Heart & Soul Minute: A Co-op with Heart & Soul in Polson, Montana from Orton Family Foundation on Vimeo.

Saving Main Street: Eleven Ideas for Spurring Investment in Downtown Businesses

Does it feel like every time you walk downtown one more storefront is vacant? Combating the downward momentum of vacancy and neglect is no easy feat. Here are eleven ideas for spurring investment in downtown businesses that can put your town on a path toward revitalization.

  1. Establish a business-to-business marketplace.  The Let’s Do Business, Tulsa! online directory matches local buyers with local sources, helping businesses gain exposure, build sales, and save money.
  2. Host a pitchfest. Pitchfests showcase local entrepreneurs, connecting them with local investors and community members. See a showcase in action—watch this video from Seacoast Local’s first entrepreneur showcase.
  3. Launch a Downtown Development Revolving Loan Fund. Revolving loan funds can spur commercial redevelopment by offering below-market rate financing to municipalities and downtown authorities to fund capital projects.
  4. Organize a "Let’s Paint the Town” initiative. Princeton, Kentucky invited business owners and volunteers to roll up their sleeves and participate in downtown revitalization by restoring and painting building facades.
  5. Offer co-working space for startups and telecommuters. Veel Hoeden, a co-working space in rural Pella, Iowa, brings home-based professionals and independent contractors together under one roof.
  6. Create a community investment cooperative. The Sangudo Opportunity Development Co-operative in Alberta, Canada collects local money by selling membership and investment shares to community members. Funds are used to buy, rehab, and manage commercial and residential property.
  7. Link downtown businesses through technology. Dubbed the “internet of small businesses”, Supportland creates mini networks for attracting and retaining local customers.
  8. Build a local investing network. Local Investing Opportunities Network (LION) in East Jefferson County, Washington is a member-based organization that helps build investment-ready local businesses and connect those businesses with investors.
  9. Put together a Nearby gift registry. Nearby allows couples and expecting parents to create an online registry of items and services from local businesses. 
  10. Start a community email listDrew’s List is a hyperlocal email list for South Whidbey Island, Washington with over 4,500 subscribers (about half the island population). Weekly emails highlight downtown events, sales and other activities.
  11. Establish a Main Street, LLC. To combat the downward momentum of blight, Rick Hauser, Mayor of Perry, New York and owner of In. Site: Architecture developed Main Street, LLC, a community-wide for-profit development corporation. Main Street, LLC recognizes the quantitative and qualitative benefits of reversing blight and urges people to “put their money where their house is.”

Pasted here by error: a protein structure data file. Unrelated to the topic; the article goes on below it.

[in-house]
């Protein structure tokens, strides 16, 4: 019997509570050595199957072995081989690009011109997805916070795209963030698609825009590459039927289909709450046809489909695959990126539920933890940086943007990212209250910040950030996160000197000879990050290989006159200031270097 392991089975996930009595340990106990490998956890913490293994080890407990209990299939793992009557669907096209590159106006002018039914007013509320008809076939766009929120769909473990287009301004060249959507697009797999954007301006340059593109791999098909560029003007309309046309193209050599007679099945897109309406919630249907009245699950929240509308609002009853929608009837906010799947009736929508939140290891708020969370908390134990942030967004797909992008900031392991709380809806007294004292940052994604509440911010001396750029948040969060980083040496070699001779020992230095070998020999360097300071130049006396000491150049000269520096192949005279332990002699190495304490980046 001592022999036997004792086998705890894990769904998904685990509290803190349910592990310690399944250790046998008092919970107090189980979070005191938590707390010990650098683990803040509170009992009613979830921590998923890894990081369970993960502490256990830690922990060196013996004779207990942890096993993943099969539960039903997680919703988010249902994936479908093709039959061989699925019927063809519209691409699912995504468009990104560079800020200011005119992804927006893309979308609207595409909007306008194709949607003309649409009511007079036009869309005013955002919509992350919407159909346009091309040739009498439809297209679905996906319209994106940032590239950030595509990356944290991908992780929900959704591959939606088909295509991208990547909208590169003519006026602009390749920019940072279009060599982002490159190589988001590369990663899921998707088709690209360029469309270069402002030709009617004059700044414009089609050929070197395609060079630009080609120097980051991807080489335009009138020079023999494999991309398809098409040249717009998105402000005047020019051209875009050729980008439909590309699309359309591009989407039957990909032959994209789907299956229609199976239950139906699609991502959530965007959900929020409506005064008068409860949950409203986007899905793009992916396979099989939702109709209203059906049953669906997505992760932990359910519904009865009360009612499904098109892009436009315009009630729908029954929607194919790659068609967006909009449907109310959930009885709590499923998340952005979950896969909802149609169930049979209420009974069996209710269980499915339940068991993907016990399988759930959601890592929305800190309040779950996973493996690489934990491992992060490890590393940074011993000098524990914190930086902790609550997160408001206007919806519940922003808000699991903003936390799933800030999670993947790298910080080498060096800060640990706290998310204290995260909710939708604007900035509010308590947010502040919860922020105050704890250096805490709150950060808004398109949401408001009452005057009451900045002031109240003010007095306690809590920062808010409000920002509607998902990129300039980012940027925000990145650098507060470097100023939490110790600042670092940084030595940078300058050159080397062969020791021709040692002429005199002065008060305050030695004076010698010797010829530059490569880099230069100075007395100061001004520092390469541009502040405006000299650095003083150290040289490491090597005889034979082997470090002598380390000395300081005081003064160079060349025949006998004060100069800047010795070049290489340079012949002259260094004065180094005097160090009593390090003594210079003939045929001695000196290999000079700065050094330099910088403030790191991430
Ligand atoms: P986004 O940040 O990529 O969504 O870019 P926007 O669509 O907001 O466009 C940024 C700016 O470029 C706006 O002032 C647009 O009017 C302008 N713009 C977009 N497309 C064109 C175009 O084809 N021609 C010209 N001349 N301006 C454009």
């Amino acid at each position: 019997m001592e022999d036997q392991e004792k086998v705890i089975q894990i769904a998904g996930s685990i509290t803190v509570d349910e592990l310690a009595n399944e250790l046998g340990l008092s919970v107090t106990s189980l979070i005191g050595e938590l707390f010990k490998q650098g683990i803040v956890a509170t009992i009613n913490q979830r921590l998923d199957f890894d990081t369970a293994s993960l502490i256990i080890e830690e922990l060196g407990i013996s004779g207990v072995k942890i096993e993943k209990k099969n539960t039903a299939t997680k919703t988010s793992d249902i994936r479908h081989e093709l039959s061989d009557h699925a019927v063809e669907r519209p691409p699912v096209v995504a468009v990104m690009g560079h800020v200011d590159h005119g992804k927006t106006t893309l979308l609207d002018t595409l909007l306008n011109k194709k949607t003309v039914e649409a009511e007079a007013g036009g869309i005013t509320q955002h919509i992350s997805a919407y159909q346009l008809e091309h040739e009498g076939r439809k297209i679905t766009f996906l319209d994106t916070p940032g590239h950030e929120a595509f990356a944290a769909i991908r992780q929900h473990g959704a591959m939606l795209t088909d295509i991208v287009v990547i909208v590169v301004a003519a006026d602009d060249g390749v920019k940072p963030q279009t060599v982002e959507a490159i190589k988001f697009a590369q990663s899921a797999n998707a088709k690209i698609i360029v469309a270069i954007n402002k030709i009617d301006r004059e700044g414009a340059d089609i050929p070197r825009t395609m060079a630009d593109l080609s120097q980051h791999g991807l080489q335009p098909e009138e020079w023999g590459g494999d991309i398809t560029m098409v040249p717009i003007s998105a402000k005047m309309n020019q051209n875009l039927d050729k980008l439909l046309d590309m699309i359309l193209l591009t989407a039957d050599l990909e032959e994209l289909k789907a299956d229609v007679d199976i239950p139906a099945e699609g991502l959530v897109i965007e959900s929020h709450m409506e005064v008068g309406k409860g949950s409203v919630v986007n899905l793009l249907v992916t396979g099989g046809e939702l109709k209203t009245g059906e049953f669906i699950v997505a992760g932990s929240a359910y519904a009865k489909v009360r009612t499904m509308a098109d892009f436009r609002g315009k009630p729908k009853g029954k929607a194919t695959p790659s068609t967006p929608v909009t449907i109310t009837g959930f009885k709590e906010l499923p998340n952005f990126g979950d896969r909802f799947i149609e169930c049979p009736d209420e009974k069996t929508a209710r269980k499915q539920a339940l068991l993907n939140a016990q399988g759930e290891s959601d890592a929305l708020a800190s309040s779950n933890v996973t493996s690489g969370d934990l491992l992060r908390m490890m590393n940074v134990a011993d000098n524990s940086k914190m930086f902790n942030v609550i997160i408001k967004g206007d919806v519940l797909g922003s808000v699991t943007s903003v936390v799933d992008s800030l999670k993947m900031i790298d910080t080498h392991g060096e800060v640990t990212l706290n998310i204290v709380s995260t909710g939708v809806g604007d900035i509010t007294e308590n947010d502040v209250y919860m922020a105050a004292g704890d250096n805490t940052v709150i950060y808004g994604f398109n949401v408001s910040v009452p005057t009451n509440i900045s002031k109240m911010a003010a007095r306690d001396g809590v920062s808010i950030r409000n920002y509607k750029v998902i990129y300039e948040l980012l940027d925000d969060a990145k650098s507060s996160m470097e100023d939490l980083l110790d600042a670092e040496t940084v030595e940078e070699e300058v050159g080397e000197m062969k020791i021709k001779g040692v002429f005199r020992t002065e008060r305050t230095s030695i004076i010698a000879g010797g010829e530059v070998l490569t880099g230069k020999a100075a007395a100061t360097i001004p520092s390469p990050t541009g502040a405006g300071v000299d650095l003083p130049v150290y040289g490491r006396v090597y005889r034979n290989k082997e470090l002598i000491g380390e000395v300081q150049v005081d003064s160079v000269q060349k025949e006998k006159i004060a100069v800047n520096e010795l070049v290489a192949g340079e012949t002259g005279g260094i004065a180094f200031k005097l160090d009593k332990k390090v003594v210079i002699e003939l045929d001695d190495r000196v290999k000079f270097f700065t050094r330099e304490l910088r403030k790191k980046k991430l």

On May 15, Rick Hauser joined CommunityMatters® and the Citizens’ Institute on Rural Design™ for a 60-minute webinar. He offered new insights into a longstanding challenge for towns and small cities—getting the ball rolling to overcome vacancy and neglect in key downtown locations.

Watch the webinar recording:

Image credit: WoodleyWonderworks, Flickr Creative Commons,

Keying in on What Matters Most

In Laconia, New Hampshire, nearly 100 residents turned out recently to weigh in on the things that matter most to them about their lakeside town.

Laconia is in the midst of a Community Heart & Soul ™ project called Reimagine Laconia that aims to inform the town's master plan. In the months leading up to the community meeting, volunteers fanned out across the community gathering stories and input from a broad range of residents in the city’s three main neighborhoods. The aim now was to learn how well the emerging Heart & Soul themes were aligning with community sentiment.

Using keypad polling, attendees were asked to rank ten shared Heart & Soul themes:  community character; sense of community; connectivity; a healthy, beautiful environment; a strong economy; an engaging responsible accessible government; demographic diversity; a safe community; quality of life; a positive story.

Getting answers and seeing results in real time engaged the audience, turning observers into participants in a way that would have been challenging with a group this size. Keypad polling also allowed everyone and every viewpoint to be “heard,” even those not comfortable speaking at a public meeting.  

The polling showed that three community themes rose to the top: a strong economy; a healthy, beautiful environment; a safe community. These were also the three areas that respondents felt the city could make progress on in the near future.

Overall, the meeting affirmed that the Heart & Soul team was on the right track in characterizing Laconia’s heart and soul. The event also yielded another positive outcome, perhaps less expected.

“Judging from our feedback, the most valuable aspect of the keypad polling event was the transparent process,” said Brandee Loughlin, assistant planner with the city. “People really liked witnessing the results in real-time, right in front of them.  It went a long way to building that trust in the process and in the information we had been sharing.”